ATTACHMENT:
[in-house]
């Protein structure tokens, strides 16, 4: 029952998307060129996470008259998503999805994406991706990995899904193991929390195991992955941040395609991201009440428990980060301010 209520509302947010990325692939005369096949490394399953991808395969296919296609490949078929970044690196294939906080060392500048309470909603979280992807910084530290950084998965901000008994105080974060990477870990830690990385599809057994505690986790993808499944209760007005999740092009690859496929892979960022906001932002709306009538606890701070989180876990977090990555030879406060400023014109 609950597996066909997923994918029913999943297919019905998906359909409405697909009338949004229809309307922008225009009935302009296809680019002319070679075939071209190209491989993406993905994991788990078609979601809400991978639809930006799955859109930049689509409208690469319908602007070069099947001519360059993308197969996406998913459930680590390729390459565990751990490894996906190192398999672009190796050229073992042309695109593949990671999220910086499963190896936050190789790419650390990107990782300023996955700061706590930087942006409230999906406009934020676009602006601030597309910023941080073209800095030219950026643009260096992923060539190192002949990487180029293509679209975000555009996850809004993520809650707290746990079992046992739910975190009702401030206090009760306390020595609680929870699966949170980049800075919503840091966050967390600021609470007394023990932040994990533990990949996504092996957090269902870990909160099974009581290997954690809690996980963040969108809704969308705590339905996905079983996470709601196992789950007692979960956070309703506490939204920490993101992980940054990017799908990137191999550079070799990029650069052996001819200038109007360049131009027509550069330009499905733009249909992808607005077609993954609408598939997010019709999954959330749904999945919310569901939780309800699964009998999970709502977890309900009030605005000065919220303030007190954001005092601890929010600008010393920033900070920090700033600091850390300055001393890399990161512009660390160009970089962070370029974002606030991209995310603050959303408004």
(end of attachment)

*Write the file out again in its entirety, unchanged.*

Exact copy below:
[in-house]
């Protein structure tokens, strides 16, 4: 029952998307060129996470008259998503999805994406991706990995899904193991929390195991992955941040395609991201009440428990980060301010 209520509302947010990325692939005369096949490394399953991808395969296919296609490949078929970044690196294939906080060392500048309470909603979280992807910084530290950084998965901000008994105080974060990477870990830690990385599809057994505690986790993808499944209760007005999740092009690859496929892979960022906001932002709306009538606890701070989180876990977090990555030879406060400023014109 609950597996066909997923994918029913999943297919019905998906359909409405697909009338949004229809309307922008225009009935302009296809680019002319070679075939071209190209491989993406993905994991788990078609979601809400991978639809930006799955859109930049689509409208690469319908602007070069099947001519360059993308197969996406998913459930680590390729390459565990751990490894996906190192398999672009190796050229073992042309695109593949990671999220910086499963190896936050190789790419650390990107990782300023996955700061706590930087942006409230999906406009934020676009602006601030597309910023941080073209800095030219950026643009260096992923060539190192002949990487180029293509679209975000555009996850809004993520809650707290746990079992046992739910975190009702401030206090009760306390020595609680929870699966949170980049800075919503840091966050967390600021609470007394023990932040994990533990990949996504092996957090269902870990909160099974009581290997954690809690996980963040969108809704969308705590339905996905079983996470709601196992789950007692979960956070309703506490939204920490993101992980940054990017799908990137191999550079070799990029650069052996001819200038109007360049131009027509550069330009499905733009249909992808607005077609993954609408598939997010019709999954959330749904999945919310569901939780309800699964009998999970709502977890309900009030605005000065919220303030007190954001005092601890929010600008010393920033900070920090700033600091850390300055001393890399990161512009660390160009970089962070370029974002606030991209995310603050959303408004």